North Vancouver hydrology

2006-09-19

in Canada, Daily updates, The environment, The outdoors

In the last few days, I have twice been up to the Capilano Reservoir. Located behind Cleveland Dam, it provides much of the drinking water for this part of the city, though it does not generate electricity. I don’t think I have ever seen it at low as it is now. At the top of the dam is a kind of huge rolling blockade that can be raised or lowered to adjust the water level in the dam across a particular range. At present, it is all the way down and there is no water flowing over it. Likewise, there is a larger section of the lake bed exposed than I have ever seen before.

Since the reservoir is normally fed by snowmelt and glacial runoff, every time there is a warm winter we start having water problems. It is even worse when what little snowpack there is is melted early in the summer by high temperatures. Since the dam is unable to hold more than a set amount, it can be necessary to vent a great deal of that excess flow – flow that would be much appreciated a few months later.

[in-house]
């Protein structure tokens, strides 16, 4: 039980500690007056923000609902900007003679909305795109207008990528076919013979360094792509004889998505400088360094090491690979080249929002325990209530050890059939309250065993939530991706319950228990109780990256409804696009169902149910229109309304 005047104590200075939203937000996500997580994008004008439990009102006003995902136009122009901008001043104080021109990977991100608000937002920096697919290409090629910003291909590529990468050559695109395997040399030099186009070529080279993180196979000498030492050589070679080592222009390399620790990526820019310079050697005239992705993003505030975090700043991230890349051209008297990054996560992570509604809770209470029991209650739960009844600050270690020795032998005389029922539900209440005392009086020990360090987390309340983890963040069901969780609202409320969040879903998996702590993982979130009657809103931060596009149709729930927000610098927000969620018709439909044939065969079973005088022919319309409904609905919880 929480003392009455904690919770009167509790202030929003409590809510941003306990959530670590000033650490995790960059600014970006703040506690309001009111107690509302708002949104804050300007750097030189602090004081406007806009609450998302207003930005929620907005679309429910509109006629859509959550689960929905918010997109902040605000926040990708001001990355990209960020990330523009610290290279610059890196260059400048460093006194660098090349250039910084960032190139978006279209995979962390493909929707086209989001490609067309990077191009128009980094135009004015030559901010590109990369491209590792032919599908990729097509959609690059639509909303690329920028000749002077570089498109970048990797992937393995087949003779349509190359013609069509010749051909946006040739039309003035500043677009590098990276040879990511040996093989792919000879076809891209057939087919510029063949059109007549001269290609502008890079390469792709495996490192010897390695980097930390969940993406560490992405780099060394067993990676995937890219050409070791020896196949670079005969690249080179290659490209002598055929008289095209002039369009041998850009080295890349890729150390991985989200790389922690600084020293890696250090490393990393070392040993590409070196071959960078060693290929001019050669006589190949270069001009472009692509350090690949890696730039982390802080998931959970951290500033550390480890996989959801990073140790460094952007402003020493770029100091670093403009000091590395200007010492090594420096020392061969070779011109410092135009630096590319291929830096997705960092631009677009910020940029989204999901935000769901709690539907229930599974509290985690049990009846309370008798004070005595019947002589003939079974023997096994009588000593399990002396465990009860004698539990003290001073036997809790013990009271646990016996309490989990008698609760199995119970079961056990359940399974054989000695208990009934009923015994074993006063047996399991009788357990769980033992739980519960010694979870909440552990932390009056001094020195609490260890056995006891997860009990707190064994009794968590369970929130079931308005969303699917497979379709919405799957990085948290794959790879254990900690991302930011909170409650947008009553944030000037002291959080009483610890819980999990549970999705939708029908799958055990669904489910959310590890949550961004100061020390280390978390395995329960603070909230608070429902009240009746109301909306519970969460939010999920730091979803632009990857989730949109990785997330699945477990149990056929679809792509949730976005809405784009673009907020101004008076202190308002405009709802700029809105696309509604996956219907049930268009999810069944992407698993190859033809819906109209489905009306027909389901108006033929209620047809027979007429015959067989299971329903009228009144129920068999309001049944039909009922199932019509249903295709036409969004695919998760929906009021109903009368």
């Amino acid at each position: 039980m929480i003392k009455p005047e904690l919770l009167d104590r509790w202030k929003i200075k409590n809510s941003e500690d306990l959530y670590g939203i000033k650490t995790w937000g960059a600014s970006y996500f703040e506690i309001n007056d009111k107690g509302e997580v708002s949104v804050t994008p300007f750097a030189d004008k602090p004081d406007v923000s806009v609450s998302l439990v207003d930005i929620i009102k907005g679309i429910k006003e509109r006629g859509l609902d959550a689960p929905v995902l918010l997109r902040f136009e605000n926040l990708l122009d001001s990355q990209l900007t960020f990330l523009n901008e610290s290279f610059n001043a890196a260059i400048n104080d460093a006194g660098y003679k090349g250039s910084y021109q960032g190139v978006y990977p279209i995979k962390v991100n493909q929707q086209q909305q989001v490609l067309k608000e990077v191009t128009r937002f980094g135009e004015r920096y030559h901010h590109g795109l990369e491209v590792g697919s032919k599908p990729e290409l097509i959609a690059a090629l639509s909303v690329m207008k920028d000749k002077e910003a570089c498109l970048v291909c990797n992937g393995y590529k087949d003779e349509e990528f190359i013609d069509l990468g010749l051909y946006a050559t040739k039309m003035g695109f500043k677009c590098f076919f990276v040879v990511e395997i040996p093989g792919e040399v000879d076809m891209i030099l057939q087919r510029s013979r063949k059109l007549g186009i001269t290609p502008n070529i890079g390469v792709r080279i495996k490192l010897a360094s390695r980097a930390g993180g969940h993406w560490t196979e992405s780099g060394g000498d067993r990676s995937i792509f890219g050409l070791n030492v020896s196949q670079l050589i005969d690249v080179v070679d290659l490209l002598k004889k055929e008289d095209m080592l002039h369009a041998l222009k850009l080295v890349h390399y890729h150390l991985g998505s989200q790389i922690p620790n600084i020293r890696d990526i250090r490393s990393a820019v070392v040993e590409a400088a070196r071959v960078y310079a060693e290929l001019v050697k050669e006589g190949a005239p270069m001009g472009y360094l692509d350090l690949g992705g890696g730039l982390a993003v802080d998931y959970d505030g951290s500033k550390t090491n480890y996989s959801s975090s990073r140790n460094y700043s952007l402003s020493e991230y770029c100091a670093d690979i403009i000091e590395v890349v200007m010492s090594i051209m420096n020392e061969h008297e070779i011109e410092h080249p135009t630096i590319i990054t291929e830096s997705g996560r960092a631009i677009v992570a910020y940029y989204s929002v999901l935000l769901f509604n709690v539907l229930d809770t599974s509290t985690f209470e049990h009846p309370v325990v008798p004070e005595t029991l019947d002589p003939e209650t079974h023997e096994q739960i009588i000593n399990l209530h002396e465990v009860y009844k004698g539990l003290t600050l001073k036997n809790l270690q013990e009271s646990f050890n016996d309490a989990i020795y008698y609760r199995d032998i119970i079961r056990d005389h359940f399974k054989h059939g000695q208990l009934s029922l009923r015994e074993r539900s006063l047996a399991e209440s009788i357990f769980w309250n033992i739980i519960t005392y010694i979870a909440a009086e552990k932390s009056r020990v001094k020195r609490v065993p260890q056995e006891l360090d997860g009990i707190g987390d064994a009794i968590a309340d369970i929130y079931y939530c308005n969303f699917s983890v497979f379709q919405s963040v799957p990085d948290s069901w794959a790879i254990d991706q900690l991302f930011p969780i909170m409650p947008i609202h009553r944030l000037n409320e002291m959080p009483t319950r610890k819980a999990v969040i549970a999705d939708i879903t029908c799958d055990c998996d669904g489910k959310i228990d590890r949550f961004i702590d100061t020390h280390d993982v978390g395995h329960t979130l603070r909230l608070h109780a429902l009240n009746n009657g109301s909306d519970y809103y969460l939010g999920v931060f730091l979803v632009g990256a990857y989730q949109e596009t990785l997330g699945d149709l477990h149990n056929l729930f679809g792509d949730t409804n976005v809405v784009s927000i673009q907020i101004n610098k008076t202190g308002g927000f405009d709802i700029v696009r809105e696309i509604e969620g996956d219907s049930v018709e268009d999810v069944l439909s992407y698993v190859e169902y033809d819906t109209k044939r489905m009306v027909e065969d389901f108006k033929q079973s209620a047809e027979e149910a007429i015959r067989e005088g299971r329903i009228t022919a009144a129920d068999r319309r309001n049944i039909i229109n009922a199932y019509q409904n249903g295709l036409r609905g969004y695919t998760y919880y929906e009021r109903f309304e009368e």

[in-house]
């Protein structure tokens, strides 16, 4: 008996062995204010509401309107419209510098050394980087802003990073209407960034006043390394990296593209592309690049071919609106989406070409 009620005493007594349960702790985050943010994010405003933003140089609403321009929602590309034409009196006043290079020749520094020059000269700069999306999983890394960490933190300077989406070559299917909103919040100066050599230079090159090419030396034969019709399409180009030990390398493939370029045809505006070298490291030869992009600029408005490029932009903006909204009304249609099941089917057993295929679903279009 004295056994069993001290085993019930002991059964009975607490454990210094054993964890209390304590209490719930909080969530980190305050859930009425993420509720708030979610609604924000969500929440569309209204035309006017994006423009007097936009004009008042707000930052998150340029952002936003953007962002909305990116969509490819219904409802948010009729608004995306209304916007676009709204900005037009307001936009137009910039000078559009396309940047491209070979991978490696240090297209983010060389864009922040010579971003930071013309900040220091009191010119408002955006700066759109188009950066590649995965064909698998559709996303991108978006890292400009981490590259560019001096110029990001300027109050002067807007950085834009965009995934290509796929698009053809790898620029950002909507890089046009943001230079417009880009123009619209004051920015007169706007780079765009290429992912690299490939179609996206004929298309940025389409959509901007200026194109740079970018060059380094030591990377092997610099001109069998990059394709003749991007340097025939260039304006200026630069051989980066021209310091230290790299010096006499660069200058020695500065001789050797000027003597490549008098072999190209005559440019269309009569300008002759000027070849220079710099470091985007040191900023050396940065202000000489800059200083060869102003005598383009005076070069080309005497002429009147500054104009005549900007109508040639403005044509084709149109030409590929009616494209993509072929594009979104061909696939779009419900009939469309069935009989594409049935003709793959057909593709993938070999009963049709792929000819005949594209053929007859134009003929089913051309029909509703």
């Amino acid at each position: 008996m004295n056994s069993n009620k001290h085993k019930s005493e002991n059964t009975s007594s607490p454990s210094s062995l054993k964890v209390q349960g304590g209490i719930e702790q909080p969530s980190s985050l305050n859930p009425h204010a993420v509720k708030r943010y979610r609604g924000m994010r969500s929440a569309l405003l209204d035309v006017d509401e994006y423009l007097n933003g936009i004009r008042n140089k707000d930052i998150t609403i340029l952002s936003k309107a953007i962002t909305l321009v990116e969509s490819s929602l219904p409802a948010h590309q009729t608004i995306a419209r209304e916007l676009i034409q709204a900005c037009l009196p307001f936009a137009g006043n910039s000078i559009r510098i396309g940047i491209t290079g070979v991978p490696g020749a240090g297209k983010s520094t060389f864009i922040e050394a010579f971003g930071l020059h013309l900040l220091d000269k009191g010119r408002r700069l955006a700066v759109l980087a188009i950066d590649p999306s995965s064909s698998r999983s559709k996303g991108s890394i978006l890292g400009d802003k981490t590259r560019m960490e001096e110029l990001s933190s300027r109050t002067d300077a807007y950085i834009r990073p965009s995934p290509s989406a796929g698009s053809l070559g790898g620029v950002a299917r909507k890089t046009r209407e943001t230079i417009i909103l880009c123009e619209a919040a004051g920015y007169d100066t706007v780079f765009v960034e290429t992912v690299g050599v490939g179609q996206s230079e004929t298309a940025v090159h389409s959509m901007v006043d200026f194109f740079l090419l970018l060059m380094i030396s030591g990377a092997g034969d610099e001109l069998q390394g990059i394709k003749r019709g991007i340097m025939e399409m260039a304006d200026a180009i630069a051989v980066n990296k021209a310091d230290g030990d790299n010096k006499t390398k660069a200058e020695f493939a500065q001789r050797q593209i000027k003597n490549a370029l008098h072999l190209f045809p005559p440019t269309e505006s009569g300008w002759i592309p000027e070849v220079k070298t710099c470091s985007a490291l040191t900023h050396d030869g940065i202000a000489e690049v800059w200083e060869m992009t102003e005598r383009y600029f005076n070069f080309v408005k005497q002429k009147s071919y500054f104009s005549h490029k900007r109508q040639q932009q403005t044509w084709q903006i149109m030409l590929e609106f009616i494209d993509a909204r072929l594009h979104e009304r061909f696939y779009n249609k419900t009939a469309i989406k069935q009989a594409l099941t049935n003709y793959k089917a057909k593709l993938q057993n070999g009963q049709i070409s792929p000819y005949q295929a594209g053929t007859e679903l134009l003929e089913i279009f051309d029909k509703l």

As far as I know, there are no rigorous water use restrictions in place, so the hydro engineers must be confident that this supply will see us out until Vancouver’s most rainy winter season begins. For the sake of water supplies next summer – and friends moving to Whistler to ski – I hope that most of that precipitation comes in a solid form, both above a certain altitude and in the area to the north of the city.

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{ 2 comments… read them below or add one }

Milan September 19, 2006 at 7:19 pm

My personal consumption couldn’t possibly have been more than 1000 gallons. I am not to blame.

R.K. September 19, 2006 at 7:00 pm

1) Coffee fiend Milan Ilnyckyj comes to Vancouver
2) Water supplies start running low

Correlation is causation!

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